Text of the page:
Congratulations to the regional finalists in the 2009 Nurse Excellence Awards in the Community Service category. For information about the award and how the candidates were chosen, click here:
PATRICIA FOLAN, RN, BSN
Director, Center for Tobacco Control, Pulmonary Medicine
North Shore University Hospital
Great Neck, N.Y.
The director of a Tobacco Control Center that has assisted more than 400 employees and 3,000 plus members of the community to stop smoking, Pats qualities and ability to motivate her peers are recognized, and it was they who nominated her.
Seeing the need for employees to quit smoking, she worked on her own time to develop the program. Her grass-roots efforts were recognized, and they grew into a large center that treats employees and community members. She serves on the systemwide Wellness Committee, and helped change employee health insurance coverage to include FDA-approved tobacco cessation medications with no copay.
Identifying a lack of services for specific community populations, she developed smoking cessation and support group programs for psychiatric patients and worked extensively with students, presenting tobacco prevention programs to thousands on Long Island. She also worked with NYPD and FDNY members who started smoking after 9/11 and found it difficult to stop, and collaborates with the Tobacco Action Coalition, the State Tobacco Control Program, The American Cancer Society, The American Lung Association, and the State Smokers Quitline.
She wrote and produced 4000 in 2007, which stands for the 4,000 chemicals in cigarettes, and has presented it at many conferences. She also wrote and appeared in I Could Have Been Five Feet, a film about one young womans social smoking and her struggles to quit. Throughout her career, Pats caring nature, compassion, honesty, integrity, professionalism, and respect for others have endeared her to patients, coworkers, and supervisors alike. She embodies the essence of the art and science of nursing.Aney Paul, RN-C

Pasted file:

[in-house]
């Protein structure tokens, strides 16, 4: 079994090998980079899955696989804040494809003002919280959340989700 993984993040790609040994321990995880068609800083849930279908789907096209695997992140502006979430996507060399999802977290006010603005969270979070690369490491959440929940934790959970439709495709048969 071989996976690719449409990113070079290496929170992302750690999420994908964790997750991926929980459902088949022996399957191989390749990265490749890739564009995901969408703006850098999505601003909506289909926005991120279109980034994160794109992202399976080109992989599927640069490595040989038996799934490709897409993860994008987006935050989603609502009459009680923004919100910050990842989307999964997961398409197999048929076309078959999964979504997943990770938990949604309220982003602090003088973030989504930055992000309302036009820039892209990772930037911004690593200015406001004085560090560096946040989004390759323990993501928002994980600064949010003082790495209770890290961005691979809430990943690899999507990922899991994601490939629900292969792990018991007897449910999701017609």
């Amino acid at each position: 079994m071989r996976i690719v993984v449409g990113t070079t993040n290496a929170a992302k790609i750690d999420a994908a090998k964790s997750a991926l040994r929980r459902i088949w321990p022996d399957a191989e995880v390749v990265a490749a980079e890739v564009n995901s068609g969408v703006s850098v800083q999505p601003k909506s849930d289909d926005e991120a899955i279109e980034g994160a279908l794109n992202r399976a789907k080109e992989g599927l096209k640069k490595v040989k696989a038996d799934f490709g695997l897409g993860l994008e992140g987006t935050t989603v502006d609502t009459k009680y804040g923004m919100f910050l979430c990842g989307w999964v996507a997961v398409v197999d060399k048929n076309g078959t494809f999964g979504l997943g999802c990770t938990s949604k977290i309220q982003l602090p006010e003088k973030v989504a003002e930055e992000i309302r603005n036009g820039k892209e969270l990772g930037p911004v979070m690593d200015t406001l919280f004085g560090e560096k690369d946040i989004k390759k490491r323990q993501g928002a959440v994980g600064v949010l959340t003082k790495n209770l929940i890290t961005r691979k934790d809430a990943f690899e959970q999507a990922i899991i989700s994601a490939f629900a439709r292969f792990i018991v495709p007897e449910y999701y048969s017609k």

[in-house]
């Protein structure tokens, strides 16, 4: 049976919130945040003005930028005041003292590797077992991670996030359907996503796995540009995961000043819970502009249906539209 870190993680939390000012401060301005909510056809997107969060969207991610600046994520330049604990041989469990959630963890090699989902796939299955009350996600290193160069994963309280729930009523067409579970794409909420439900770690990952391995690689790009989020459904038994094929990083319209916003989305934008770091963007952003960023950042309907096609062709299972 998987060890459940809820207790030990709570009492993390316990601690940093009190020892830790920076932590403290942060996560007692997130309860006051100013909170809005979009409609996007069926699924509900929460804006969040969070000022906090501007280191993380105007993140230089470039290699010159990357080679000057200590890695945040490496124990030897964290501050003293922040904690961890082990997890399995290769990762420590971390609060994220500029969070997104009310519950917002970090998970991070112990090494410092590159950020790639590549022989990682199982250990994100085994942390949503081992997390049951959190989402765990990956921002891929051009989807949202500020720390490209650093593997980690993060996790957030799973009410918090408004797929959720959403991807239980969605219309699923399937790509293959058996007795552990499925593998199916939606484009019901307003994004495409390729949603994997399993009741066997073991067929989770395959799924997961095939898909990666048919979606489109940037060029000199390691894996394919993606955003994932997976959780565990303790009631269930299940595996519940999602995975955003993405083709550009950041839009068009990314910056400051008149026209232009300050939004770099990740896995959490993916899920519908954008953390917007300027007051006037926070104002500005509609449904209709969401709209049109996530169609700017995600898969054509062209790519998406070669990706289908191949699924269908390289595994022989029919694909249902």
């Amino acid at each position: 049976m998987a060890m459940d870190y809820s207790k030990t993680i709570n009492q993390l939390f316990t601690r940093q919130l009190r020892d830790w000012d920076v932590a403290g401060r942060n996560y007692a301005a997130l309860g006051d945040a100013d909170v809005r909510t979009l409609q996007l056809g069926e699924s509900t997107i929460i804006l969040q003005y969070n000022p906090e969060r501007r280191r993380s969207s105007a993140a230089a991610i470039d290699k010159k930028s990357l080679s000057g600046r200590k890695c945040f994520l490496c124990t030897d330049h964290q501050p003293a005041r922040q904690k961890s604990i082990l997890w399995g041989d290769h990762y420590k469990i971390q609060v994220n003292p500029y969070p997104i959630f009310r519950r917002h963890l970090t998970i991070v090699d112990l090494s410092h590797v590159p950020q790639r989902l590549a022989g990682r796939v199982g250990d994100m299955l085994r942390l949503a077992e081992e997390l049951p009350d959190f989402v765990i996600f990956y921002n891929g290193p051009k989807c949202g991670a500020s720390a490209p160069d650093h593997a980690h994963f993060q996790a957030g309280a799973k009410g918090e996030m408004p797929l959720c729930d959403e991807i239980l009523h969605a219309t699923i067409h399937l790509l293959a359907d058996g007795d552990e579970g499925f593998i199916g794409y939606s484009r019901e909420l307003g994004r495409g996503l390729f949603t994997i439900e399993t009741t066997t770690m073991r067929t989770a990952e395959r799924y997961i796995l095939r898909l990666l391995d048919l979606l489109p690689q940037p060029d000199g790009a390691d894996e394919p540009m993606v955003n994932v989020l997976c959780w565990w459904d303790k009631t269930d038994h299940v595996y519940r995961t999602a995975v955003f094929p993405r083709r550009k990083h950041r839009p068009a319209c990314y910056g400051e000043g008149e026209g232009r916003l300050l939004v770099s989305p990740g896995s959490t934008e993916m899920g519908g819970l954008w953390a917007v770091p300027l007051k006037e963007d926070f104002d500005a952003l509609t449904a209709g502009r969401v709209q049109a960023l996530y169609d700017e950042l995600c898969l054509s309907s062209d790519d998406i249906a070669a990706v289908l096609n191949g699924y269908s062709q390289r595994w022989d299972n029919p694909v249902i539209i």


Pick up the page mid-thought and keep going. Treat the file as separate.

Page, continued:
ANEY PAUL, RNC, MPH, MSN, PNP
A maternity nurse for more than 20 years, Aney demonstrates competency in the hospital and the community and excels in leadership. She is a clinical instructor at the local college, remains current in nursing through seminars and in-service programs, and has completed her MPH and MSN with PNP. She has ACLS, BLS, NRP certification, and certification in maternal-newborn nursing, and was the founder and president of her local nurses association, helping many foreign nurses to pass the NCLEX.
Aney organizes medical awareness programs to assist immigrants, is on the County Health Department Exercise Task Force, Steps to A Healthier New York, and organized a walking program for employees. She is a Weight Loss program instructor at the hospitals Community Education Program, and other community activities include Breast Cancer Awareness seminars, blood drives, diet and exercise seminars, and blood pressure monitoring, health teaching, and walking programs for coworkers and neighbors. She has also been a member of the hospitals Auxiliary Foundation, and served on Patient Education Bereavement Panels.